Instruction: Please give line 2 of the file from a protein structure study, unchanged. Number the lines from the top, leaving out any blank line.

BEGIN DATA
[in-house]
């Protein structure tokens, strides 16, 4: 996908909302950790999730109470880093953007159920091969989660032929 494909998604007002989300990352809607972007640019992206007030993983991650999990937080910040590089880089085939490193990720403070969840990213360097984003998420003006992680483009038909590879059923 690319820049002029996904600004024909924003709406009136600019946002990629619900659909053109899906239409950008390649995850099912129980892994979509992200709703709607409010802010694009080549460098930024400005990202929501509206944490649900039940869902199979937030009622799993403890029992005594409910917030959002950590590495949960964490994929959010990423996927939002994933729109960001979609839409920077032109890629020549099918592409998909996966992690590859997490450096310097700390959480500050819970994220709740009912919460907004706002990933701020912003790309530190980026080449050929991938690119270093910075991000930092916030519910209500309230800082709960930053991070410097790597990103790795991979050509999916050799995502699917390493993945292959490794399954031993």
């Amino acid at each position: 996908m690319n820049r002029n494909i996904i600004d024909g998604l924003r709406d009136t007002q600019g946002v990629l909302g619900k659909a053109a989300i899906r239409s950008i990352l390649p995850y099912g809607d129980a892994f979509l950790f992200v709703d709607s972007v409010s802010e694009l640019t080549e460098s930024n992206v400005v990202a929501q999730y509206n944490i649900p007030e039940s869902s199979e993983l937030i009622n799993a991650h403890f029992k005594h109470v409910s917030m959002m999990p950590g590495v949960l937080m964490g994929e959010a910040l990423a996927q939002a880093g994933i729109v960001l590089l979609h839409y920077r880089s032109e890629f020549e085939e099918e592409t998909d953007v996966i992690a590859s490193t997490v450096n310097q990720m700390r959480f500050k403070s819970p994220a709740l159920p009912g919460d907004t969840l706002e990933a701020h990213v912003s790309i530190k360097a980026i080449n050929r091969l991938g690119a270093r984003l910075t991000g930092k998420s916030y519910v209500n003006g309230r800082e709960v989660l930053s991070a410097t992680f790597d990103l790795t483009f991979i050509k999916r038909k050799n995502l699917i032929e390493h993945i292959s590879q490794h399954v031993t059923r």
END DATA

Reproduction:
């Protein structure tokens, strides 16, 4: 996908909302950790999730109470880093953007159920091969989660032929 494909998604007002989300990352809607972007640019992206007030993983991650999990937080910040590089880089085939490193990720403070969840990213360097984003998420003006992680483009038909590879059923 690319820049002029996904600004024909924003709406009136600019946002990629619900659909053109899906239409950008390649995850099912129980892994979509992200709703709607409010802010694009080549460098930024400005990202929501509206944490649900039940869902199979937030009622799993403890029992005594409910917030959002950590590495949960964490994929959010990423996927939002994933729109960001979609839409920077032109890629020549099918592409998909996966992690590859997490450096310097700390959480500050819970994220709740009912919460907004706002990933701020912003790309530190980026080449050929991938690119270093910075991000930092916030519910209500309230800082709960930053991070410097790597990103790795991979050509999916050799995502699917390493993945292959490794399954031993």